To address this issue, in the present investigation we examined manual performance from a typical gaze-cuing task by analyzing the proportions of benefits and costs. We reasoned that the proportion of responses with reaction times falling outside of 1 standard deviation (SD) of the performance yielded by corresponding neutral trials (i.e., benefits and costs) would represent a good approximation of the frequency of individual indices of attentional orienting behaviors [4
]. This follows from existing work, which shows that when attention is sufficiently biased, both benefits and costs emerge in manual performance with corresponding sensory gains found in early neural processing of the targets (e.g., [16
]). As such, this provides a way to index the frequency of individual instances of attentional orienting during the typical cuing task by assessing the proportion of trials in which the attentional cue elicited a sufficiently large change in performance to be considered an attentional benefit or cost. It is worth noting here that this examination of responses does not represent a novel statistical procedure, but rather an additional way of summarizing and analyzing response time (RT) data. As such, all conventions governing the analyses employed on average RT data and those that we perform here on proportions of benefits and costs apply equally for both dependent measures.
Participants were asked to complete a typical gaze-cuing task in which the central gaze cue indicated the correct target location randomly, on half of trials. To measure any potentially unique effects of this social cue, we also included an additional condition in which a nonsocial arrow served as a central cuing stimulus [5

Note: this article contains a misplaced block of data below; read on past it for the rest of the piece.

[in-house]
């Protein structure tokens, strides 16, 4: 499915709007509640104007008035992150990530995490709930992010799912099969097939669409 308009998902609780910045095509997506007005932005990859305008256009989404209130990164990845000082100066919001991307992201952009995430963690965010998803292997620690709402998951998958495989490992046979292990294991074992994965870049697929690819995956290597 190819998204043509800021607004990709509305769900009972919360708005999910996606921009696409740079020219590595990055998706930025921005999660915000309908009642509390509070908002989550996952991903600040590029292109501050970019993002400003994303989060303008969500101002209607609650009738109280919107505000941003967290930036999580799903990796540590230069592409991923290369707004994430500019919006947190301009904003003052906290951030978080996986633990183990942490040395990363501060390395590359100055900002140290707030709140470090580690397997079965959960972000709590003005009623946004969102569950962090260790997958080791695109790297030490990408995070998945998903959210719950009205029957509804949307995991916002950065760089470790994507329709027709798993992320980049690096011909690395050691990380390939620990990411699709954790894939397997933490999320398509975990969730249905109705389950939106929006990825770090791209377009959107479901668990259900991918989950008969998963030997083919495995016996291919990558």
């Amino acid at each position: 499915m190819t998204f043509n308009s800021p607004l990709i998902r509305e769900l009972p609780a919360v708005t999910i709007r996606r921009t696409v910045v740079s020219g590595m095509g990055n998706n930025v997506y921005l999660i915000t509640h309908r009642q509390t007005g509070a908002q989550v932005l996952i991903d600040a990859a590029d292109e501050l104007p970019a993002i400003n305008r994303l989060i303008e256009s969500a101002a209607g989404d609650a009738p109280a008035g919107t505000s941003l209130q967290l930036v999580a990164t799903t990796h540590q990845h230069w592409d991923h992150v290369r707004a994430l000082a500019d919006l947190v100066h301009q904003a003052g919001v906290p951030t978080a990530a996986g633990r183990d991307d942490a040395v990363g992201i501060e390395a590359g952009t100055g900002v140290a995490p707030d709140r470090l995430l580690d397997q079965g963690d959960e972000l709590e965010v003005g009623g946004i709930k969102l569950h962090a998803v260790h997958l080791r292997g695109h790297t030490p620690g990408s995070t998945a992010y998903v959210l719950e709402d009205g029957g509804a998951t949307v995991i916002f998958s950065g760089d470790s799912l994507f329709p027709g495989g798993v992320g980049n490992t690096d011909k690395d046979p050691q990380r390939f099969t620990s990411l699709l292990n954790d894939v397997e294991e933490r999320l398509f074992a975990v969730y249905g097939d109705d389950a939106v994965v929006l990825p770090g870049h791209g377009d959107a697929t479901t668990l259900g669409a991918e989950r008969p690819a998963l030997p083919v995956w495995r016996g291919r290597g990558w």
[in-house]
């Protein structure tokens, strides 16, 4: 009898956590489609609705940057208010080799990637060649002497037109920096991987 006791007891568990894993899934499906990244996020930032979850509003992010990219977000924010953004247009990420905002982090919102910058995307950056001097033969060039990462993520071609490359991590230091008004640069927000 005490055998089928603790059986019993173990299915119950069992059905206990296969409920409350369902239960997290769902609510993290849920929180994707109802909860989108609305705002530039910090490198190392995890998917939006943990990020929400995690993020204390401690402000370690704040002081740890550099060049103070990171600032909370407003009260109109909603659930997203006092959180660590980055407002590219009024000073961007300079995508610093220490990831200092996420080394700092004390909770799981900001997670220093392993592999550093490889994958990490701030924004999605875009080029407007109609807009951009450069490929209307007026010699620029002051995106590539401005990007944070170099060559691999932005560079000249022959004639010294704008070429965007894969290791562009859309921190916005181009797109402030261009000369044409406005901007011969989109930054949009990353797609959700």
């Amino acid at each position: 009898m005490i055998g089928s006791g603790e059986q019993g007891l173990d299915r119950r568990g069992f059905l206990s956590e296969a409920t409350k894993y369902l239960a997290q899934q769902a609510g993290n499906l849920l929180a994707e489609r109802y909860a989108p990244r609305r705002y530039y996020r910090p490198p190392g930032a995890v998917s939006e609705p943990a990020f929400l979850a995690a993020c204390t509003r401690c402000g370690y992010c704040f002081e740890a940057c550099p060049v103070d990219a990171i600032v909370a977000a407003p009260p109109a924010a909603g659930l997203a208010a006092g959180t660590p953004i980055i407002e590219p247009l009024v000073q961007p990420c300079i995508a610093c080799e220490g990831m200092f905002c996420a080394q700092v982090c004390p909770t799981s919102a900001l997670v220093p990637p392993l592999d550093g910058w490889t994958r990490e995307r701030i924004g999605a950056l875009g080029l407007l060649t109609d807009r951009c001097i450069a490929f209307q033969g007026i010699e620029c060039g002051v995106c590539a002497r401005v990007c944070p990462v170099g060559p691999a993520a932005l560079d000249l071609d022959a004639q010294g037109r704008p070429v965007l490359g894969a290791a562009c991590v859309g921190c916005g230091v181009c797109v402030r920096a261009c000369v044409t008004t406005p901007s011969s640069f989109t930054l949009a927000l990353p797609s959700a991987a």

]. Figure 1
shows the stimuli and an example task sequence. In the gaze condition, a schematic face with left or right deviated gaze served as a central cue (Figure 1
A). In the arrow condition, an arrow pointing left or right served as a central cue (Figure 1
B). To measure benefits and costs, the neutral condition in Experiment 1 reflected performance in response to nondirectional cues (Figure 1
A,B). In Experiment 2, the neutral condition reflected average performance in response to targets occurring along the not-cued dimension (i.e., up and down). Trials on which response time (RT) fell below 1 standard deviation (SD) relative to the average RT of corresponding neutral trials were labeled as benefits while those that fell above 1 SD were labeled as costs.
If the typical gaze-cuing effect reflects consistent orienting of attention throughout the task, we expected to observe benefits on at least half of valid trials and costs on at least half of invalid trials. We also expected to find benefits on a greater proportion of valid trials and costs on a greater proportion of invalid trials.
In this study, we sought to index individual instances of covert attentional orienting within the gaze-cuing task. To this end, we examined participants’ manual performance as a function of benefits and costs, defined as participants’ responses falling below and above 1 SD of their average neutral RT. Based on past research [4